Evanston’s Service Center, which holds the Public Works, Fleet Management, Parking Management and other city departments, is the heart of city operations. But the buildings in which it is housed, at 2020 Asbury Ave., is in need of major renovation, officials said in a presentation at the Monday, July 25, City Council meeting.

“Continual and intensive use coupled with evolving service needs and limited investment over the facility’s 42-year life has resulted in significant wear and tear on the complex as well as numerous operational challenges,” Senior Project Manager Stefanie Levine said in her presentation. “Additionally, the facility requires investment and strategic planning to adapt to the City’s Climate Action and Resilience Plan (CARP).”

Evanston Service Center facility, behind the Morton Civic Center at 2020 Asbury Ave., is due for modernization, staff says. Credit: Bob Seidenberg

At the meeting, officials laid out options for the 139,566-square-foot site.

The Service Center “really is the heart of everything,” Levine told Council members. “All the streets, sanitation, greenways, forestry, traffic, facility management happen out of this operation. It’s been 42 years and so we wanted to take a look at the facility and really get a sense of where things are going and what we can do to bring it up to modern standards.”

Options for modernization

The options call for modernization of buildings that house the Fleet Services operation, Public Works and Facilities Manager, Parking Systems as well possible expansion or replacement of another building that houses major equipment and also serves as a parking deck for employees.

Option 1 calls for modernization of the Asbury buildings as well as construction of  a new Public Works Storage Building at James Park, which would cost an estimated $44.2 million.

Option 2 also calls  for modernization of the buildings at the 2020 Asbury Ave. site, except the building  that houses the major equipment  and parking bays. It would cost $95.9 million in what Levine warned are very preliminary estimates.

“The primary difference between the two options is the repair or replacement/expansion of Building D,” the building that houses the major equipment and also serves as a parking deck for employees, she said.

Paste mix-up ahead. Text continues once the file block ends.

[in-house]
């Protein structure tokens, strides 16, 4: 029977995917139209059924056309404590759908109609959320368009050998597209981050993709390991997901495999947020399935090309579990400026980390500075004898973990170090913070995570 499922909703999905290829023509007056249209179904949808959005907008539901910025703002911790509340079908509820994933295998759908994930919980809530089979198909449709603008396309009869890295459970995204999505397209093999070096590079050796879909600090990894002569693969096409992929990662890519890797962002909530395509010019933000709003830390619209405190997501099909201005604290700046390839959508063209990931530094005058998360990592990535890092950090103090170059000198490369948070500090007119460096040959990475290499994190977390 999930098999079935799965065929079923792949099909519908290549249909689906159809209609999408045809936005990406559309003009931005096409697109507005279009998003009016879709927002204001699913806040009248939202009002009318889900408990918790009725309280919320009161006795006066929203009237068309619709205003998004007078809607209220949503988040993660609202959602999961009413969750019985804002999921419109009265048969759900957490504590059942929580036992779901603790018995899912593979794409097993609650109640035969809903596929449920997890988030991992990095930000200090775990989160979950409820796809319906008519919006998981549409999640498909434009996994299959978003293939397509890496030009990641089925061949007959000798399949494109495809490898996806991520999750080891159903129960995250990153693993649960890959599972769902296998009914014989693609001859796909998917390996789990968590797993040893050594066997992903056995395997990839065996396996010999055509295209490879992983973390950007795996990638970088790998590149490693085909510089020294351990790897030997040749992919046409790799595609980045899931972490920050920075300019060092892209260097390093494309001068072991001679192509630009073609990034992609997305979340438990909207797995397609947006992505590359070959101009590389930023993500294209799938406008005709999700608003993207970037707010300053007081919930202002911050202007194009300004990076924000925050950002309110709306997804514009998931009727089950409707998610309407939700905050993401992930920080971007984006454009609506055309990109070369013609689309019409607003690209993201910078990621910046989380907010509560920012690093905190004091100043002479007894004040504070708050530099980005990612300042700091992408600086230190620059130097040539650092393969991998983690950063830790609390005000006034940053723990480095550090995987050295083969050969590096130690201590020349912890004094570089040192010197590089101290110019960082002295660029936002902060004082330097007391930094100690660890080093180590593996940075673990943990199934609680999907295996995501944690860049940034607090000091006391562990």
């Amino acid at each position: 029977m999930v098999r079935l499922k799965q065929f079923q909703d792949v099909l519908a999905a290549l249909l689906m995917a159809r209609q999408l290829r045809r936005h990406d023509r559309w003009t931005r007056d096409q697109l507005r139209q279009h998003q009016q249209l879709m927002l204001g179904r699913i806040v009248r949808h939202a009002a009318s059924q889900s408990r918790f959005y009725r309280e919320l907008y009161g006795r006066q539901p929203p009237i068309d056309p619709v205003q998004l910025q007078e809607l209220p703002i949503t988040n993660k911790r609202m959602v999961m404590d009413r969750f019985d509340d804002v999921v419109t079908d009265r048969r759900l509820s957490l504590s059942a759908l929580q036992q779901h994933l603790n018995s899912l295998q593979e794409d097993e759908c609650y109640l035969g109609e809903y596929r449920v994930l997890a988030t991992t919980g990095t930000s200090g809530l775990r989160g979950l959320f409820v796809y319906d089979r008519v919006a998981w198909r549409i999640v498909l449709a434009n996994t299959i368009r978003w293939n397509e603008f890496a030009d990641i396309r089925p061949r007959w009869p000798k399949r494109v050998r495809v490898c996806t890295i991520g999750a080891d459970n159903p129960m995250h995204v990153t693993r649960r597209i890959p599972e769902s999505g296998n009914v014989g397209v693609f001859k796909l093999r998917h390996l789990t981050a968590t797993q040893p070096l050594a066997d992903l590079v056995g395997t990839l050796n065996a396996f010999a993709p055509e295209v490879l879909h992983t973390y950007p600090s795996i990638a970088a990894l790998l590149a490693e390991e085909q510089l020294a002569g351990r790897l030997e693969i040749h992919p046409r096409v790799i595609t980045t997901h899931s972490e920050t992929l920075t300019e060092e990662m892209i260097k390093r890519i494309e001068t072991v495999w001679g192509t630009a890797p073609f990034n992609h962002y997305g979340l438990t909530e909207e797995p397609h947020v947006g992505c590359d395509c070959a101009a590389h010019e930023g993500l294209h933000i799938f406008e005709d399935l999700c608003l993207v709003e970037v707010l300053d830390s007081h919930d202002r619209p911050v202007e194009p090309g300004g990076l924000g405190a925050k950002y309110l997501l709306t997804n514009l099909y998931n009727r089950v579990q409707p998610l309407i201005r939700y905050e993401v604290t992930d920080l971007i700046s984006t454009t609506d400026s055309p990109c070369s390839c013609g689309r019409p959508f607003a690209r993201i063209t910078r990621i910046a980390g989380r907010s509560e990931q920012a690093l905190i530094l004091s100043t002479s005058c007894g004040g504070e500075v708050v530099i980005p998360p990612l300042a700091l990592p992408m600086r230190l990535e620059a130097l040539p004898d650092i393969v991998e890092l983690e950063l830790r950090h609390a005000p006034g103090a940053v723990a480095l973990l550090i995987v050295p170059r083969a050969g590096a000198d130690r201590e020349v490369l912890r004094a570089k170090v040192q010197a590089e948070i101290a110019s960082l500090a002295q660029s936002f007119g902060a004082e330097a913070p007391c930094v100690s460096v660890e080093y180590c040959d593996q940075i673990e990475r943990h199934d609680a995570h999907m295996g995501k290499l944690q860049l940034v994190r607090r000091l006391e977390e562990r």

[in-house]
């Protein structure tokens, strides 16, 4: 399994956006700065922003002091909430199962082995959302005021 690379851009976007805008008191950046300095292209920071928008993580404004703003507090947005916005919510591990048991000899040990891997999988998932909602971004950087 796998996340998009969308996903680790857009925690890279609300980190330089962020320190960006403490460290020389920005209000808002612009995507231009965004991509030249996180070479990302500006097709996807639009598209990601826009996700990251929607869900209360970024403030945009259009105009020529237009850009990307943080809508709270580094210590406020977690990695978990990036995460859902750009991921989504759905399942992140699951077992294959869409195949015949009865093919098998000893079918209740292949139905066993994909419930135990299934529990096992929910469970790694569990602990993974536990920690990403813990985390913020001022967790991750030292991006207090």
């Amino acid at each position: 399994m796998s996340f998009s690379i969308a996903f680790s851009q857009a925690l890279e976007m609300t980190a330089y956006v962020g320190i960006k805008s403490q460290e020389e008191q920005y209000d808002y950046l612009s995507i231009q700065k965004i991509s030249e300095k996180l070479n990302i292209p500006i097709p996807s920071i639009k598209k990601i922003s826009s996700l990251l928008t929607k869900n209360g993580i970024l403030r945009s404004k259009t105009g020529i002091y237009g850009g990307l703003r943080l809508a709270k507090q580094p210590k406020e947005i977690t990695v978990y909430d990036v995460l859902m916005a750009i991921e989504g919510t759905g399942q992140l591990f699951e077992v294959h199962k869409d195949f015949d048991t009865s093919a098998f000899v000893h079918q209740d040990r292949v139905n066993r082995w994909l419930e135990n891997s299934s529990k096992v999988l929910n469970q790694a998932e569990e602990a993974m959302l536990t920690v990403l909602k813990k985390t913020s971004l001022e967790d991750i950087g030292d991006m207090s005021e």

City staff is leaning toward Option 1, she said.

Former recycling center in play too

Meanwhile, also under consideration is what to do about the 13,500-square-foot steel-and-brick building that was the city’s Recycling Center, 2222 Oakton St. until 2010.

Over the years, the city-owned center has been eyed for a number of different uses, including a brewery, bowling alley and most recently a climbing gym.

In the meantime, city officials have made heavy use of the building for the last two decades for overflow and heated storage, and it has become “a critical resource to daily operations,” Levine said, who added during her presentation, “losing that storage is a significant concern for staff.

“With potential sale likely at some point in the near future, replacement of this important storage structure needs to be planned in advance to avoid operational impacts,” she said in her memo. “After significant internal discussion and consideration, staff identified an area immediately southwest of the James Park sled hill, which is within an existing maintenance yard, as the preferred location for the replacement storage building.”

During brief discussion, Council member Devon Reid, in whose Eighth Ward James Park is located, asked why the park was the choice for a new storage facility.

“Maybe look throughout the city?” he asked Levine.

Levine said it’s really hard to find a site to serve the same purpose. Also, being hidden behind Mount Trashmore would create less impact, she said.

Before such a move, Reid said he would like to see what the city would receive in property taxes and other revenue if the recycling site were to be sold.

If the city were to hold on to the site and continue to use it as storage, that may be a viable option, he suggested. “I’d love to see that analysis.”

Bob Seidenberg

Bob Seidenberg is an award-winning reporter covering issues in Evanston for more than 30 years. He is a graduate of the Northwestern University Medill School of Journalism.

Join the Conversation


The RoundTable will try to post comments within a few hours, but there may be a longer delay at times. Comments containing mean-spirited, libelous or ad hominem attacks will not be posted. Your full name and email is required. We do not post anonymous comments. Your e-mail will not be posted.

Your email address will not be published. Required fields are marked *

  1. I’m glad to see mention of updating the Service Center and the Oakton Site. The idea to provide both venues with dumpsters during July & August, in place of the annual Saturday “Evanston Recycles,” should be considered. It would be more environmentally acceptable rather than 2 lanes of vehicles creeping for an hour waiting to get into the ETHS parking lot. Storage of equipment could be put off to the sides, and several personnel could assist contributors of electronics, etc., to respective boxes between 9am to 6pm?

  2. Wondering if Council excluded service center or otherwise restricted the use of Fifth ward TIF district revenues on Public buildings. If yes another property tax increasing move by city which further makes the creation of affordable housing more difficult. The under staffing of city buildings is already causing substantial service issues. Look out for more impossible budget choices in part because of the actions of the city council.